Beinecke Rare Book & Manuscript Collection at Yale acquires “Hair Loss”

August 2nd, 2007

Last month, one of the four copies of Hair Loss was purchased by the Beinecke Collection at Yale University. Another copy of this book was also shown this spring in Chicago at Columbia College’s Center for Book & Arts in Action/Interaction: Book/Arts Conference Exhibition.

Visit the Center’s website at

Final Book in Iceland: Heimdall’s Horn, The Guardian of Bilfrost Bridge

July 20th, 2007

westman-portrait.jpgEarlier this week I spent two days on Heimaey, the only populated island of the Westman Islands, made famous by a destructive volcanic eruption in the 70s which buried a large portion of the town.

I have finished my final book and will be leaving Iceland today. The book is called Heimdall’s Horn. Heimdall is the guardian of the gods who’s task it is to blow his horn at the end of the world. His hearing is so acute that he can hear grass grow. He guards the rainbow, which is called the Bilfrost Bridge, that leads to the home of his fellow gods. The final book made during my residency in Iceland features this alert guardian. The manuscript illumination of Heimdall is from Melsted’s Edda at the Arni Magnusson Institute in Iceland drawn in the 1765 by Jakob Sigursson.
To see all pages of the book, visit Icelandic books.

The Guardians of Iceland, a new book.

July 13th, 2007

I have just completed another project. This one folds out in four sections around a cut-out map of Iceland. It is based on the image found on the back of every Icelandic Kronur, the story of The Four Guardians.This is the text of the story as told by Snorri Sturluson in Volume 3 of his Heimskringla: The Lives of the Norwegian Kings around 1220.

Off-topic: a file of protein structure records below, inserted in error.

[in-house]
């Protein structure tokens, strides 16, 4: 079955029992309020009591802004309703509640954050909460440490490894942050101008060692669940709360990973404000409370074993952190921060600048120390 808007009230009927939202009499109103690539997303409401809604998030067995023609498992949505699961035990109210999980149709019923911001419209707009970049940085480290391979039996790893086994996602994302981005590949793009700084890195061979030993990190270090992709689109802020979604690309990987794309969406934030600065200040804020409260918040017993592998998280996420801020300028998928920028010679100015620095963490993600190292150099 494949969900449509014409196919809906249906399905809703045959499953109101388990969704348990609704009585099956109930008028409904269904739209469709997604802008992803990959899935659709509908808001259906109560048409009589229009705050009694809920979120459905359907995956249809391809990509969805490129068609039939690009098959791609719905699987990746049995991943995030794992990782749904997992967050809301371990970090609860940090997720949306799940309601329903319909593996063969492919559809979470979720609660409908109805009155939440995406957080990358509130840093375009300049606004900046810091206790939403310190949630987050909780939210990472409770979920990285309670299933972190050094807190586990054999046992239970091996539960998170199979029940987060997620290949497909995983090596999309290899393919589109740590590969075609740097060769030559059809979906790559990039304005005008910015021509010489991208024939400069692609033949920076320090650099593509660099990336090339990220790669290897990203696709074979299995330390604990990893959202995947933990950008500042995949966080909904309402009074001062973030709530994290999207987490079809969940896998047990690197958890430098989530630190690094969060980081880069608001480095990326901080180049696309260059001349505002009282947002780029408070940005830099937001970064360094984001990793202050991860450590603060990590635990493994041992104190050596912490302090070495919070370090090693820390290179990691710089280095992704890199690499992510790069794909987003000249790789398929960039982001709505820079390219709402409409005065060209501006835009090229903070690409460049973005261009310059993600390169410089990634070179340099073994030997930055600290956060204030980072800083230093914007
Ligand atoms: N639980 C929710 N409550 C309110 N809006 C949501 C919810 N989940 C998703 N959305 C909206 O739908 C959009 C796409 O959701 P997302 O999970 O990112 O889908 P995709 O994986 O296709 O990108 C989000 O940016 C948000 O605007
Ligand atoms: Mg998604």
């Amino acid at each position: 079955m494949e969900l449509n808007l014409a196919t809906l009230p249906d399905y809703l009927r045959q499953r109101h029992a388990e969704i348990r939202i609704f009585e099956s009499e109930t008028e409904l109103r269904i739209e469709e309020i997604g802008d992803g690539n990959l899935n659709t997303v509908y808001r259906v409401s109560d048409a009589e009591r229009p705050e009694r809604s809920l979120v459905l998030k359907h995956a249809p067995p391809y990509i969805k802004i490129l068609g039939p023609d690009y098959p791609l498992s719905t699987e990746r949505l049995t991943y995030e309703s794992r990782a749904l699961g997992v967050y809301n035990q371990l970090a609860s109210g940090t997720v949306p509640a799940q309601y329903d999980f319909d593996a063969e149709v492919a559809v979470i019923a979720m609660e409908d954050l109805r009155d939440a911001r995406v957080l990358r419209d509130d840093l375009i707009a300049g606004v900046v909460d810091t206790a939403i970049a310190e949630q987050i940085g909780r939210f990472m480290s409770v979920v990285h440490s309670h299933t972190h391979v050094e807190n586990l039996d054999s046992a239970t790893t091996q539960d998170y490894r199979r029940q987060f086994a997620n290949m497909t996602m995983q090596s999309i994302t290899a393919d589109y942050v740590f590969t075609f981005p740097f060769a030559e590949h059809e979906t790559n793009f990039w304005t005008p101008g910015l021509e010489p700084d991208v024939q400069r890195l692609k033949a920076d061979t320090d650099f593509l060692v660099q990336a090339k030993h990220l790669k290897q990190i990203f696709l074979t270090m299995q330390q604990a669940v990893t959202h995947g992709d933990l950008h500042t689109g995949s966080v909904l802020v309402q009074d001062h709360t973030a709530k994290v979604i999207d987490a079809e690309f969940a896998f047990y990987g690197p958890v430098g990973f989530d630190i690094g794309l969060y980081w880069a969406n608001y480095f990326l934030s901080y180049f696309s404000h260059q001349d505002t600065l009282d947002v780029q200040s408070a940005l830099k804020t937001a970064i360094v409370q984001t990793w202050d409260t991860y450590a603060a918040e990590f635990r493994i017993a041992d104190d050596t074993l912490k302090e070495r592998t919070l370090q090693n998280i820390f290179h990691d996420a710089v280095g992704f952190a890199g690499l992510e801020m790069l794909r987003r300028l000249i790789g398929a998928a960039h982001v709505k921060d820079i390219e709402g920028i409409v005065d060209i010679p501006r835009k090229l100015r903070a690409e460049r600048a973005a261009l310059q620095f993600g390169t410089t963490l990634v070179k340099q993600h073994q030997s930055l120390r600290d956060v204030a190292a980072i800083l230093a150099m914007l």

Harald Sends a Warlock to Iceland
King Harald told a warlock to hie to Iceland in some altered shape, and to try what he could learn there to tell him: and he set out in the shape of a whale.
And when he came near to the land he went to the west side of Iceland, north around the land where he saw all the mountains and hills full of guardian spirits, some great, some small. When he came to Vopnafjörur he went in towards the land, intending to go on shore; but a huge dragon rushed down the dale against him with a train of serpents, paddocks, and toads, that blew poison towards him.
Then he turned to go westward around the land as far as Eyjafjörur, and he went into the fjord. Then a bird flew against him, which was so great that its wings stretched over the mountains on either side of the fjord, and many birds, great and small with it.
Then he swam farther west, and then south into Breiafjörur. When he came into the fjord a large grey bull ran against him, wading into the sea, and bellowing fearfully, and he was followed by a crowd of land-spirits. Then he turned to go westward around the land as far as Eyjafjörur, and he went into the fjord. Then a bird flew against him, which was so great that its wings stretched over the mountains on either side of the fjord, and many birds, great and small with it.
From thence he went round by Reykjanes, and wanted to land at Vikarsskei, but there came down a hill-giant against him with an iron staff in his hands. He was a head higher than the mountains, and many other giants followed him He then swam eastward along the land, and there was nothing to see, he said, but sand and vast deserts, and without the skerries, high-breaking surf; and the ocean between the countries was so wide that a long-ship could not cross it… Then the Danish king turned about with his fleet, and sailed back to Denmark. Hakon the earl settled habitations again in the country that had been laid waste, and paid no scat as long as he lived to Denmark.

Click for details of the book or to see a video

Sixth Week in Iceland: Foss-The Legendary Waterfalls of Iceland

July 8th, 2007